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Ounce of prevention | Your white blood - lymph

Published:Monday | June 5, 2017 | 12:00 AM
A patient with lymphoedema being treated.
Physical exercise greatly enhances lymphatic flow.

The circulation is usually thought of as the system through which blood flows. It consists of a pump, the heart, and more than 60,000 miles of blood vessels. This important transportation system carries oxygen and nutrients to the various organs and tissues while removing wastes and toxins from them.

But there is another vital circulatory system at work in your body called the lymphatic system. Instead of red blood, it contains a clear or sometimes milky fluid called lymph, which surrounds all the cells of the body. The word lymph comes from Latin and means 'like water'.

Two-thirds of the body is made up of water. Some of that water is in the bloodstream, but much more resides in the lymphatic system. Our cells are located in a sea of lymph.

Lymph is formed when fluid leaks out of the walls of the smallest blood vessels called capillaries, bathing the cells. This lymph is then collected, filtered through the lymph nodes, and transported by the lymphatic vessels and channels from all parts of the body back into the blood circulatory system from whence it came.

This lymphatic fluid, along with special cells, vessels, and organs like the spleen, thymus, tonsils, adenoids, and thousands of lymph nodes make up the lymphatic system.

Impaired lymph flow breeding ground for diseases

Functions of the lymphatic system: The lymphatic system functions as part of the immune system. As the lymphatic fluid flows through the lymph nodes, it is filtered. White blood cells in the nodes called lymphocytes can then destroy any bacteria or viruses in the lymph. Swollen glands sometimes seen in the neck, groin, or armpit may indicate inflamed or blocked lymph nodes.

The lymphatic system also uses the spleen as a filter to remove old red blood cells, other unhealthy cells, with bacteria and viruses.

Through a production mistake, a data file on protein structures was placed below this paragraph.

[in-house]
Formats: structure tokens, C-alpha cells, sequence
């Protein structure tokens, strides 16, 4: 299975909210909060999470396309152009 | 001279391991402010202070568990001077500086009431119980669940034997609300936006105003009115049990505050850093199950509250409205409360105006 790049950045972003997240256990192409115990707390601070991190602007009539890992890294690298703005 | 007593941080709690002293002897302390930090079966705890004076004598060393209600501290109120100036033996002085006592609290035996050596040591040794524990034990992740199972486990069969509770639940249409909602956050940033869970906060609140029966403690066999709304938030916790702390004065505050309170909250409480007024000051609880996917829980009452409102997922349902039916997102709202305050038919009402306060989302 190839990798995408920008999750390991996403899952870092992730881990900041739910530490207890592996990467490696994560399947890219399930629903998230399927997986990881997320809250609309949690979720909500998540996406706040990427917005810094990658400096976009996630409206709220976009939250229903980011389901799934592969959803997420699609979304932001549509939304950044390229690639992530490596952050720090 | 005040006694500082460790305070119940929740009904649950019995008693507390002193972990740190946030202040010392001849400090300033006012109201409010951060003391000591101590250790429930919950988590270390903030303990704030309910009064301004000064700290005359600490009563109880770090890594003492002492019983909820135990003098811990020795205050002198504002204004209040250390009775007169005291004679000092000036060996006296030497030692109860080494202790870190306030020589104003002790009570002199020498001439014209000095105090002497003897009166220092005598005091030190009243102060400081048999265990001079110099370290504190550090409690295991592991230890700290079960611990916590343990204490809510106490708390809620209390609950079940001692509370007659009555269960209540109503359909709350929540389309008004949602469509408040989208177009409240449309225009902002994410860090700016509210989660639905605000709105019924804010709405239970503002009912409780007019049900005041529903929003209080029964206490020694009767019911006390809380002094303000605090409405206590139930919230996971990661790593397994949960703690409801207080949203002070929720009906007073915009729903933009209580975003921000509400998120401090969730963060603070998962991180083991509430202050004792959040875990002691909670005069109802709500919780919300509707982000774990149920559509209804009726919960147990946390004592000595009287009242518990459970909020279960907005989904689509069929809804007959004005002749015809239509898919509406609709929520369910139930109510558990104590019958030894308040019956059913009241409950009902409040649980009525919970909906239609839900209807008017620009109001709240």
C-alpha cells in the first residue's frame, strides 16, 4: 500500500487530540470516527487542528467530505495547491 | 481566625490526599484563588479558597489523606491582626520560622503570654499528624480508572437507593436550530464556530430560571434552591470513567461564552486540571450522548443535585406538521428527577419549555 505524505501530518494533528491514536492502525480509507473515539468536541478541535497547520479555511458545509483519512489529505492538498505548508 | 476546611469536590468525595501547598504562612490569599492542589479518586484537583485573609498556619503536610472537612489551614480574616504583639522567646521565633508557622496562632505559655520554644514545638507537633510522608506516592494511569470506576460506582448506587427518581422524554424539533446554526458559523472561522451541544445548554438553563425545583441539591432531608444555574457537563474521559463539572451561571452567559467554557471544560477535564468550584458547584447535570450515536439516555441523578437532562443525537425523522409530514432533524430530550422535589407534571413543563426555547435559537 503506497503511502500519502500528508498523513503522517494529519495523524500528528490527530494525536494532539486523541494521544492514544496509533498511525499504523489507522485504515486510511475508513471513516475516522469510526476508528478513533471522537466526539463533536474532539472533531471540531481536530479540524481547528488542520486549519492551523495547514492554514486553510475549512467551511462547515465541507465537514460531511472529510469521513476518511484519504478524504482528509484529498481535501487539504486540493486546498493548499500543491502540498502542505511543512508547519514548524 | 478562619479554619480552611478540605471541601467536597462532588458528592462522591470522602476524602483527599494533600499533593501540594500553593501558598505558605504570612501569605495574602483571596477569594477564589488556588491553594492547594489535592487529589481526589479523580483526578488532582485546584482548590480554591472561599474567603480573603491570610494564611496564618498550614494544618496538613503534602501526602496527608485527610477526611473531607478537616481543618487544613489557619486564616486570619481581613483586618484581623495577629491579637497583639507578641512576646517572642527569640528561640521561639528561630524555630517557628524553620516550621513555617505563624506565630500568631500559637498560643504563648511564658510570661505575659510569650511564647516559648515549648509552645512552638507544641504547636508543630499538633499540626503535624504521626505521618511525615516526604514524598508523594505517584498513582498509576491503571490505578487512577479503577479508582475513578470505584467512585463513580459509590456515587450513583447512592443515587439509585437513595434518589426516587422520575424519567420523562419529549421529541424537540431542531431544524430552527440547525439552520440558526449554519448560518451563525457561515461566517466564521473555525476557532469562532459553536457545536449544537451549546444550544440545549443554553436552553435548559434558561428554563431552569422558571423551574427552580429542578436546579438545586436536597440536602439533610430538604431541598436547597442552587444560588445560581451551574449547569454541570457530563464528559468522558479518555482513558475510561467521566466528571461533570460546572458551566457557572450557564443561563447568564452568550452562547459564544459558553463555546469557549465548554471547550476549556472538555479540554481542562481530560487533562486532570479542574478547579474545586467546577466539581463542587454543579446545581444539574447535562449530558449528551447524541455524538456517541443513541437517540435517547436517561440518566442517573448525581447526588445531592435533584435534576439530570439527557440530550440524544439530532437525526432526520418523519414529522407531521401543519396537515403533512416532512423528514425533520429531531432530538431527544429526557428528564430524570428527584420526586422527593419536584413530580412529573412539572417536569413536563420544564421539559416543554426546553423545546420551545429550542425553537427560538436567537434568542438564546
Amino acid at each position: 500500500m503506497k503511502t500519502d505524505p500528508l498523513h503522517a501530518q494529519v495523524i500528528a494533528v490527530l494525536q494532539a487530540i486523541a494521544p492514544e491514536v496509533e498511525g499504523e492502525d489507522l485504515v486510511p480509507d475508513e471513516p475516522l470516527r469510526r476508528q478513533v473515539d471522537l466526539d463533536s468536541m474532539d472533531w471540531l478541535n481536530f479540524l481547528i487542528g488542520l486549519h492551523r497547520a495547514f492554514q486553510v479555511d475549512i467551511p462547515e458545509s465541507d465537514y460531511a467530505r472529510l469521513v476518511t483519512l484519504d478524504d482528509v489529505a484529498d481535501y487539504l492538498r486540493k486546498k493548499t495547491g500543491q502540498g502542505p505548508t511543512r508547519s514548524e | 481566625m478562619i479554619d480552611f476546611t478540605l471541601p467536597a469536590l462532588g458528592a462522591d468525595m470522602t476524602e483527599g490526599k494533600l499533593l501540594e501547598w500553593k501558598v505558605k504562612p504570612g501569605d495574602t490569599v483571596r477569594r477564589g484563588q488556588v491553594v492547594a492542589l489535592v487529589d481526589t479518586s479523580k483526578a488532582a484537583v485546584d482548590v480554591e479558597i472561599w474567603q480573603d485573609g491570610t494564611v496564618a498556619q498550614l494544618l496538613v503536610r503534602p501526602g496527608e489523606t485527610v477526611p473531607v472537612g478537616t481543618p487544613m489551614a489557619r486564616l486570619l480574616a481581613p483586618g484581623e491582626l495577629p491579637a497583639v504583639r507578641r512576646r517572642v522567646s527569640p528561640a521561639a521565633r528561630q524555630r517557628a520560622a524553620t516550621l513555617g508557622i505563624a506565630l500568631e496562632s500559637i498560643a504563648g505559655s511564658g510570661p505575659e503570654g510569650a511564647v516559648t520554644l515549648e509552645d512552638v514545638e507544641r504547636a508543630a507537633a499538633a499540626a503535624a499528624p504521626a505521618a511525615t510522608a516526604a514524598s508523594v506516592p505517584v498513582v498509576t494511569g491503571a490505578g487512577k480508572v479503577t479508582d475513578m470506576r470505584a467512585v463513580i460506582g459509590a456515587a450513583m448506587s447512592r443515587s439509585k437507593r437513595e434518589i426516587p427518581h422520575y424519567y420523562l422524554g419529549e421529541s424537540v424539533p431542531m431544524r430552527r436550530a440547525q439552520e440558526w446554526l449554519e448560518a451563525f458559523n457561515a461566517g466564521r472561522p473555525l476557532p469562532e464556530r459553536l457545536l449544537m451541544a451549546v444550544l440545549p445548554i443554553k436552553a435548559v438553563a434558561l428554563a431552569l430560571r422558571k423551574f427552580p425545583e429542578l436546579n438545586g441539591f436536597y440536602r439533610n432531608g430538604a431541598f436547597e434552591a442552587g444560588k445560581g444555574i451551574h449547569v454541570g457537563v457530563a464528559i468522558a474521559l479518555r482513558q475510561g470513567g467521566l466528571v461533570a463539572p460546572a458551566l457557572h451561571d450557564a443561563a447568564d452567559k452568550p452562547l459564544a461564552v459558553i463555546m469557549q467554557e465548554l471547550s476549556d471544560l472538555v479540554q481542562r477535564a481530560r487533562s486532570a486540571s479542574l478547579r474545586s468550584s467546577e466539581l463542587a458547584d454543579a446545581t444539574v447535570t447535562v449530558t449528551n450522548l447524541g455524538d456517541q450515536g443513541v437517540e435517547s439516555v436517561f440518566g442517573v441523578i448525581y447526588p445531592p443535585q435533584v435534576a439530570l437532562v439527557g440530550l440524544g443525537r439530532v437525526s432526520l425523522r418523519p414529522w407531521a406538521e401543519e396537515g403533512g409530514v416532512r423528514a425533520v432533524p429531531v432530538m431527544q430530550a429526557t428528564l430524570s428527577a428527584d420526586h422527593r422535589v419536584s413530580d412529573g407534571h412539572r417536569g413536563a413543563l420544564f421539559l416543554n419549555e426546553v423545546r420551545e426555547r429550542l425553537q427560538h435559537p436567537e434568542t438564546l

If the flow of lymph is impaired, the body parts that are affected become congested with their own waste. This otherwise healthy lymph now becomes a potential breeding ground for infection as wherever fluid stagnates in the body, infection often follows. Viruses, bacteria, and parasites may be trapped in the lymphatic system when proper drainage is absent. This results in inflammation, degenerative disease, and accelerated ageing. The lymphatic system's critical role in preventing disease and promoting health and wellness may well be the most overlooked function of the human body.

Lymphoedema is the medical term for swelling that results from blockage of the flow of lymphatic fluid. A common example of this is the swelling of the arm that often occurs after breast surgery for breast cancer. This is because the lymph nodes in the armpit are often removed as part of the surgery, and this interrupts the normal flow of lymph from the arm.

An even more exaggerated form of lymphoedema occurs in a condition called elephantiasis, where the leg becomes swollen with dark thick skin reminiscent of the leg of an elephant. This is due to the blockage of the lymphatic vessels draining the leg by a parasitic worm called filaria, transmitted by mosquito bites.

Sluggish lymphatic system may be sign of potentially serious condition


Make your lymph flow


Exercise: As the lymphatic circulation has no heart to pump lymph, it depends on the movement of the body and the contractions of the muscles to move the lymph. Physical exercise greatly enhances lymphatic flow, and breathing exercises are particularly useful. Each time you breath in, a negative pressure is created in the chest and lymph is sucked up from the abdomen and extremities back into the blood circulation. Regular deep breathing is, therefore, a very important health practice.

Rebounding is a special form of exercise using a small trampoline called a rebounder. The vibrations and shock waves created by this form of exercise powerfully stimulate the flow of lymphatic fluid.

Heat and Exercise: An extremely powerful technique combines exercise with heat in a practice called Bikram Yoga. This powerfully mobilises the lymphatic circulation while detoxifying the body. Heat therapy can also be employed in infrared saunas and hot baths.

Massage: Massage, in general, but particularly lymphatic massage, is a wonderful tool for the prevention and treatment of lymphoedema. Lymphologists are practitioners specially trained in using this technique along with special decompression bandages to facilitate drainage of lymph.

Good nutrition: Good cellular nutrition with adequate proteins and lots of vegetables and fruit, along with a good fluid intake is essential for a healthy circulation. Again, I recommend the cellular nutrition concept and programme.

Supplementing with lots of the omega 3 fatty acids and the antioxidants, especially vitamin C in high dosages will reduce inflammation and improve the tone and strength of the blood and lymphatic vessels. Circumin, ginger, pycnogenol, and garlic are also helpful.

Remember, it is important to identify and treat the underlying problem and not just treat the symptom. A sluggish lymphatic system may be a sign of a potentially serious condition. Look for and treat the cause.

- You may email Dr, Vendryes at or listen to An 'Ounce of Prevention' on POWER 106 FM on Fridays at 9:00 p.m. Visit for details on his books and articles.